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4 Crew Members Still Missing After Cargo Ship Overturns Near Georgia Port

Rescue crews are searching for four crew members of a cargo ship that overturned in the early hours of Sunday morning off the coast of Brunswick, Ga., approximately 80 miles south of Savannah.

There were 23 crew members and a pilot aboard the Golden Ray when the 656-foot carrier became disabled in St. Simons Sound, according to the Coast Guard.

Twenty people on the vessel were rescued.

Capt. John Reed, Commander of Coast Guard Sector Charleston, told reporters at a Sunday afternoon press conference that several people were rescued from the vessel "at multiple points." Then rescue operations were suspended due to safety concerns related to a fire on the ship.

"As smoke and flames began to appear our crews ... assessed the situation was too risky to further go inside the vessel to attempt to locate the four individuals who remain missing at this time," Reed said.

Coast Guard officials said rescue missions will resume once it's safe to do so.

"Once salvage professionals have determined the vessel to be stable, we will identify the best option to continue our rescue efforts for the four crew members who remain onboard," Reed said.

At about 2 a.m. Sunday, Coast Guard officials in Charleston were notified a ship was disabled and "listing heavy" to its port side as it was about to make a turn to depart the harbor.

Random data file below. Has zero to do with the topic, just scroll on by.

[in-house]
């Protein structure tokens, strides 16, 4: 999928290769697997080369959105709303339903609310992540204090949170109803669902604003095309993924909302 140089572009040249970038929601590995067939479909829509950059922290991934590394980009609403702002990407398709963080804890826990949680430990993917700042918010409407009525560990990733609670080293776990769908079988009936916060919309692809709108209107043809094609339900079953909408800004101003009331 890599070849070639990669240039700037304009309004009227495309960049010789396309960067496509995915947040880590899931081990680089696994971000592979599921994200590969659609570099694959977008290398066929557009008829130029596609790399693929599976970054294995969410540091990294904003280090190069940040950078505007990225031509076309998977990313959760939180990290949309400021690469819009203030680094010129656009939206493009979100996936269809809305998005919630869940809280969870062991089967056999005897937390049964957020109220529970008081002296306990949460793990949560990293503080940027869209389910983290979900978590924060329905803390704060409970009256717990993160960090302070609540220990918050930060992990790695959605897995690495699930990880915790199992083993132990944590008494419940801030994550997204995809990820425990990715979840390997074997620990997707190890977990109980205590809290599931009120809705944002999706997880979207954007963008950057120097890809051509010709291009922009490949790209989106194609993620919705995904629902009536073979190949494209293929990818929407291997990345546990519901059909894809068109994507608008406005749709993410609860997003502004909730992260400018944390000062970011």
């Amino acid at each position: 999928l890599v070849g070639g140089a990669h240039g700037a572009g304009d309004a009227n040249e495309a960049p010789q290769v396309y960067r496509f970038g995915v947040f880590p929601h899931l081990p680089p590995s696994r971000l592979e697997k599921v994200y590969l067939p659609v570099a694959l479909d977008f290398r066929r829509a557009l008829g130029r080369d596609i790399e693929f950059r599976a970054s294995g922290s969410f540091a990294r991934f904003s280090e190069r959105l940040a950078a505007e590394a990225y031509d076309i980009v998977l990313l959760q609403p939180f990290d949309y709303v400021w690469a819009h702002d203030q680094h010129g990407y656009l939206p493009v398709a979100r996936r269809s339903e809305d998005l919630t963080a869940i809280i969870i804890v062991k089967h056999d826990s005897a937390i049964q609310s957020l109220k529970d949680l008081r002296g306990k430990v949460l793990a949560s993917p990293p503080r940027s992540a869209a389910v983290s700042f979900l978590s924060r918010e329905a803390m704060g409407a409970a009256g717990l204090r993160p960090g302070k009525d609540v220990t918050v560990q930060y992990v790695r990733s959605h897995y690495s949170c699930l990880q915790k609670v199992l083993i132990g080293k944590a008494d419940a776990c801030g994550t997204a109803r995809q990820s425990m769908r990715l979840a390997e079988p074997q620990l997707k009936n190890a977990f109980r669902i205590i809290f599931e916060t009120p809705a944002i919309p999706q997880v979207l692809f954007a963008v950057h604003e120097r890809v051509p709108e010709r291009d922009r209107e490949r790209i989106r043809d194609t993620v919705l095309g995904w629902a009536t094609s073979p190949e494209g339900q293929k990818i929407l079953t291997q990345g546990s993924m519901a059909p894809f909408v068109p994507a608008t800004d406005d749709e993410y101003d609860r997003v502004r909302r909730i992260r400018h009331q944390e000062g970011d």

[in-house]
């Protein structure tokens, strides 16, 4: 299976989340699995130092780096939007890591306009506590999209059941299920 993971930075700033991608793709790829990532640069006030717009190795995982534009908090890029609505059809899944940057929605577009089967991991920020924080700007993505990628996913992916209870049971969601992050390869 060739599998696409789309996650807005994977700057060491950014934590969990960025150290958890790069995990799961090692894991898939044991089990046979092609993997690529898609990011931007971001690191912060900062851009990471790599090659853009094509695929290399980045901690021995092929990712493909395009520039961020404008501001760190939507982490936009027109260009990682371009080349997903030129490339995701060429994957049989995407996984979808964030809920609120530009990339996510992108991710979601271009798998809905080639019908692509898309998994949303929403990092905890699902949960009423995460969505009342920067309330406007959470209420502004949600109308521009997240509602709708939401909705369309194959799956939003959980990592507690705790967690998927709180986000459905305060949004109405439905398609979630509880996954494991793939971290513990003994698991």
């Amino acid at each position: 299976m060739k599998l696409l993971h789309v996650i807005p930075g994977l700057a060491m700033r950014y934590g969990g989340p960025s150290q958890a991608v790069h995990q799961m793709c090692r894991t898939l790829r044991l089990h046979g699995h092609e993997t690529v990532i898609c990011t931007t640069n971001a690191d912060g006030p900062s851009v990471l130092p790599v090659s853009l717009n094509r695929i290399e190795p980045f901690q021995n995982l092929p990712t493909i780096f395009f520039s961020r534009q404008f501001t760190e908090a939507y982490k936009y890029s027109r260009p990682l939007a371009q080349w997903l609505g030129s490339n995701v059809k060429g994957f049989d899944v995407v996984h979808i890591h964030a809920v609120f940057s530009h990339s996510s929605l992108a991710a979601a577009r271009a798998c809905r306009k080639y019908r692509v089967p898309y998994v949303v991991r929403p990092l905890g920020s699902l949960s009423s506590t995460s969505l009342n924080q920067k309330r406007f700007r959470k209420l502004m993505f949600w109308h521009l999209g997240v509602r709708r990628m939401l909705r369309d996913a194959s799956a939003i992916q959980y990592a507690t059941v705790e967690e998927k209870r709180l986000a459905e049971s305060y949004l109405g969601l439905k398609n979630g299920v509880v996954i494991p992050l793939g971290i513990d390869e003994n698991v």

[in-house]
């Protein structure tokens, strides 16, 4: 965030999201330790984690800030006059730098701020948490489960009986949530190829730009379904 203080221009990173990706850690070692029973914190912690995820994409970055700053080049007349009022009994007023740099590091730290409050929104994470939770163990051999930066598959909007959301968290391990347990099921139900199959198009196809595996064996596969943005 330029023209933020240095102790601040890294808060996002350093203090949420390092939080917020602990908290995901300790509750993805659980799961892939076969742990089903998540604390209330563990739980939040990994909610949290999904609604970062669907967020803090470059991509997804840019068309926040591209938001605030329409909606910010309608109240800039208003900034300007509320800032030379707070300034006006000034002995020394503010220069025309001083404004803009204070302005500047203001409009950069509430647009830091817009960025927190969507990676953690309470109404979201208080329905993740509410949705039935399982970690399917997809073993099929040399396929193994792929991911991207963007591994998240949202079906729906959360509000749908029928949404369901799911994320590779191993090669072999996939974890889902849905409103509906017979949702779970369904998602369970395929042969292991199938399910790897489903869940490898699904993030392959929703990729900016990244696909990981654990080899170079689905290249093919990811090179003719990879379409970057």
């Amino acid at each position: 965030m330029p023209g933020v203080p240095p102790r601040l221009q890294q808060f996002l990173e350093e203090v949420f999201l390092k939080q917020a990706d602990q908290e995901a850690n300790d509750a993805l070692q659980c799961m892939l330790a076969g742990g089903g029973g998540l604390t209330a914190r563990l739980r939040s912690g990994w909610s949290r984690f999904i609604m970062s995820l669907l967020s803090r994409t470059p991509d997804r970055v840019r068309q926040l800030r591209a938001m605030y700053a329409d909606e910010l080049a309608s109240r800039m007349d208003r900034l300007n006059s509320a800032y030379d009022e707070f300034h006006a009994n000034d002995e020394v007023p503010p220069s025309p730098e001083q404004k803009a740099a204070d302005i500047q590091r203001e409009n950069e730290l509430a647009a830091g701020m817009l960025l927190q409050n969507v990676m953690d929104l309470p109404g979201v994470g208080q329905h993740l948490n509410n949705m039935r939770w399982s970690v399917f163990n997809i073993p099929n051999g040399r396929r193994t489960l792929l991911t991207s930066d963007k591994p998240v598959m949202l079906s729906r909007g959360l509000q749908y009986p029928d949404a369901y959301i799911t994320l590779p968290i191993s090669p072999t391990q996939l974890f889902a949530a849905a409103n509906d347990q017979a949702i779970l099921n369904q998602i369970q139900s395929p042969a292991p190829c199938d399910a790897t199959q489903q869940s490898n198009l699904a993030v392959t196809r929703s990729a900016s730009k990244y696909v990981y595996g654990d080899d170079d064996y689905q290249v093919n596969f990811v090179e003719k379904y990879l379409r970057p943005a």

Officials are still working to determine the cause of the incident, and say an emergency safety zone has been established in St. Simons Sound. Other ships are not permitted within a half mile of the Golden Ray, according to a Coast Guard media advisory.

The Atlanta Journal-Constitution reports the ship is on its side and visible from the pier on St. Simons Island.

There do not appear to be any environmental hazards with the cargo vessel being on its side in water, according to Cmdr. Norm Witt, who oversees the Coast Guard's Marine Safety Unit Savannah.

"Currently, I would say there is no active release of pollution," Witt told reporters.

As a precaution, though, Witt said pollution mitigation strategies have been activated.

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Brakkton Booker is a National Desk reporter based in Washington, DC.
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